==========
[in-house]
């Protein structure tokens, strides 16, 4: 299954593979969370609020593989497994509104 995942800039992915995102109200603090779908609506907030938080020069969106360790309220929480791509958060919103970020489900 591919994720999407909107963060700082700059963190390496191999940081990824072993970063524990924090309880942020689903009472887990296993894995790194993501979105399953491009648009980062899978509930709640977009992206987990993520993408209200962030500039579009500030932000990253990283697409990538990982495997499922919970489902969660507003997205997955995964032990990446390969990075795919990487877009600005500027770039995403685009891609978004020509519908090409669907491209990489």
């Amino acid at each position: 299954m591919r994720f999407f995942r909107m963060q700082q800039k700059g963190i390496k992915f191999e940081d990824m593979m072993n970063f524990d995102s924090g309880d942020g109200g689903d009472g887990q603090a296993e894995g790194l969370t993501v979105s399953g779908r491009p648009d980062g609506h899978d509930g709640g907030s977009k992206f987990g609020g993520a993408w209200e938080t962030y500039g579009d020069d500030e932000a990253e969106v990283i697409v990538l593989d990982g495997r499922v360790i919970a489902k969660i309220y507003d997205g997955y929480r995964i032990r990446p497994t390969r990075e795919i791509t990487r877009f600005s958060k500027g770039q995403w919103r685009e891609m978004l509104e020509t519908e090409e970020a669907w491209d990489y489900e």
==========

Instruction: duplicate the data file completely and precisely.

[in-house]
């Protein structure tokens, strides 16, 4: 299954593979969370609020593989497994509104 995942800039992915995102109200603090779908609506907030938080020069969106360790309220929480791509958060919103970020489900 591919994720999407909107963060700082700059963190390496191999940081990824072993970063524990924090309880942020689903009472887990296993894995790194993501979105399953491009648009980062899978509930709640977009992206987990993520993408209200962030500039579009500030932000990253990283697409990538990982495997499922919970489902969660507003997205997955995964032990990446390969990075795919990487877009600005500027770039995403685009891609978004020509519908090409669907491209990489």
């Amino acid at each position: 299954m591919r994720f999407f995942r909107m963060q700082q800039k700059g963190i390496k992915f191999e940081d990824m593979m072993n970063f524990d995102s924090g309880d942020g109200g689903d009472g887990q603090a296993e894995g790194l969370t993501v979105s399953g779908r491009p648009d980062g609506h899978d509930g709640g907030s977009k992206f987990g609020g993520a993408w209200e938080t962030y500039g579009d020069d500030e932000a990253e969106v990283i697409v990538l593989d990982g495997r499922v360790i919970a489902k969660i309220y507003d997205g997955y929480r995964i032990r990446p497994t390969r990075e795919i791509t990487r877009f600005s958060k500027g770039q995403w919103r685009e891609m978004l509104e020509t519908e090409e970020a669907w491209d990489y489900e």